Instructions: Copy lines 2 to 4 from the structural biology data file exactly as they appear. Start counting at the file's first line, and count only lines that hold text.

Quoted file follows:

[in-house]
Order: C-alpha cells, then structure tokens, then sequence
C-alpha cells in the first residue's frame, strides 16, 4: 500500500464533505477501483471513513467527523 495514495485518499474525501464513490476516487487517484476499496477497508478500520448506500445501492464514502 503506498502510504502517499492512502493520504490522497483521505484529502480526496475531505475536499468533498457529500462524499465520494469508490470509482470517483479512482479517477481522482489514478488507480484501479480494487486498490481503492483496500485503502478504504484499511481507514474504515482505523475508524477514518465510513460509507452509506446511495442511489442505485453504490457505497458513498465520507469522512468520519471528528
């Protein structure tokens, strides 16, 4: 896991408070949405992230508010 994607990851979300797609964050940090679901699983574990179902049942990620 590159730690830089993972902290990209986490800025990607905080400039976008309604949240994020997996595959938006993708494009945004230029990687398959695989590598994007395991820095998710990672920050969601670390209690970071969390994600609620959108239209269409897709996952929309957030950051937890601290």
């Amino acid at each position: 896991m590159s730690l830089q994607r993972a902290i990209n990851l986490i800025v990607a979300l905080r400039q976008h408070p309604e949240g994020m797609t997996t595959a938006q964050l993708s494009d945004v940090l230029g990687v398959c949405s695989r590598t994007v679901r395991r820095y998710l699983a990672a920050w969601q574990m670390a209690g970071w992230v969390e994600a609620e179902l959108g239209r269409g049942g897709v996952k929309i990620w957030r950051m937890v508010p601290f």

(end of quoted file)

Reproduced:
Order: C-alpha cells, then structure tokens, then sequence
C-alpha cells in the first residue's frame, strides 16, 4: 500500500464533505477501483471513513467527523 495514495485518499474525501464513490476516487487517484476499496477497508478500520448506500445501492464514502 503506498502510504502517499492512502493520504490522497483521505484529502480526496475531505475536499468533498457529500462524499465520494469508490470509482470517483479512482479517477481522482489514478488507480484501479480494487486498490481503492483496500485503502478504504484499511481507514474504515482505523475508524477514518465510513460509507452509506446511495442511489442505485453504490457505497458513498465520507469522512468520519471528528
């Protein structure tokens, strides 16, 4: 896991408070949405992230508010 994607990851979300797609964050940090679901699983574990179902049942990620 590159730690830089993972902290990209986490800025990607905080400039976008309604949240994020997996595959938006993708494009945004230029990687398959695989590598994007395991820095998710990672920050969601670390209690970071969390994600609620959108239209269409897709996952929309957030950051937890601290």